As for Ireland, EU Commissioners warn Portugal that democracy must wait

[Robert van Dijk, EU News Contributor]

EUOBSERVER: The European Commission says that Portugal‘s caretaker government is able to bind the country in its negotiation of a bail-out package and the resulting impositions of stark austerity and economic reshaping programs.

However, the caretaker government is disputing this as its spokesman, Pedro Silva Pereira, announced that it would not be commiting the country to any long-term goals.  But, EU Economy spokesperson, Amadeu Altafaj, is reported to have insisted: Democratic legitimacy? It’s not necessary. Apparently they had some mandate when they made the request last night. So if they were empowered last night to make the request, they are empowered to progress with negotiations…..they simply cannot wait”.

Analysts are saying that following the Portuguese government‘s resignation on 23 March, a temporary caretaker administration does not really have the legitimacy to negotiate and agree such wide-ranging changes to the economy of the country. In addition,  bearing in mind the experience of Greece and Ireland, the Portuguese are frightened of what the future will hold for them if they accept the pressured bailout measures which could amount to an injection of over EUR 90 billion into the economy.

The EU Commissioners have said that the new government that will be in place after the June elections will not be able to change any aspects of the bailout plan, nor can a temporary bailout be agreed pending validation by the new government.  According to EU Observer, Mr Altafaj said:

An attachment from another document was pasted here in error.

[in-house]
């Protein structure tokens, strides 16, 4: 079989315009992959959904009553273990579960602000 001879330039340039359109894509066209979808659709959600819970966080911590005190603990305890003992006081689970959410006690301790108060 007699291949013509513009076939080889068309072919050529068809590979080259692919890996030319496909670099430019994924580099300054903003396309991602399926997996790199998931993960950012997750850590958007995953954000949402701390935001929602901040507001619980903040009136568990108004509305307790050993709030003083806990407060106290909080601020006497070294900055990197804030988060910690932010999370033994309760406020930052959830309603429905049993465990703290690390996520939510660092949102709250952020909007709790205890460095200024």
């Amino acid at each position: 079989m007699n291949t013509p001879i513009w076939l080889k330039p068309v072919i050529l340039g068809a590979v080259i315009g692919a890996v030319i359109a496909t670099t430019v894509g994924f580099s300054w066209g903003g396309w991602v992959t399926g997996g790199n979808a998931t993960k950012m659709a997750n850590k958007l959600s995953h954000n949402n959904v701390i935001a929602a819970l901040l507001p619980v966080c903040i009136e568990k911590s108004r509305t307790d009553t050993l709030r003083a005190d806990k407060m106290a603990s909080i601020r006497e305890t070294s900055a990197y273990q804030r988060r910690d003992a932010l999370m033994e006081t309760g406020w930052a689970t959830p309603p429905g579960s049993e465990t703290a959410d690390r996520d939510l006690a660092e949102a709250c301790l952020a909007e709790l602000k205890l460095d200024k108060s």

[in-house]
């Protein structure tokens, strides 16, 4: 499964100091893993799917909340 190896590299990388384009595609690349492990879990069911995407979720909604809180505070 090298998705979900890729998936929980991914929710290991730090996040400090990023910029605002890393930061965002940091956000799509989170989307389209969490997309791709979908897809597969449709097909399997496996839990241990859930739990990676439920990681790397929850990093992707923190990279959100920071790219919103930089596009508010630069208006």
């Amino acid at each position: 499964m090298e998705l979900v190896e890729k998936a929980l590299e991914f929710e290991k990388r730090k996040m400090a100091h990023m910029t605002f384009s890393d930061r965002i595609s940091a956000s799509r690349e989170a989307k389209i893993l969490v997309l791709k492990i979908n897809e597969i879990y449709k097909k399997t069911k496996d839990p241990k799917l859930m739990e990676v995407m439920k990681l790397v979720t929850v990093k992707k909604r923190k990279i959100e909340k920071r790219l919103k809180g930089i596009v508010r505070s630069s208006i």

“It’s not their programme any more. It’s ours …’s being negotiated with the EU. Now we’re negotiating it together. It’s our programme as well. It’s not the same as Socrates’ programme of a few weeks ago”.

However, EU Observer reports that according to Andre Freire, a political scientist from Lisbon University Institute, the caretaker government can only sign a temporary agreement under emergency powers, but cannot bind the country to it long term:  “The problem the caretaker government has is not a constitutional one. It’s a transitory government and they have transitory powers … is an extreme situation because of the downgrades and so on, so they certainly have the power to take action in this emergency…the problem is that they have no political support to sign an agreement for more than one month or three months or something like that…any long-term agreement should be left open for the incoming government to change”.

Interesting times are ahead, it seems, for Portugal and the Commissioners.

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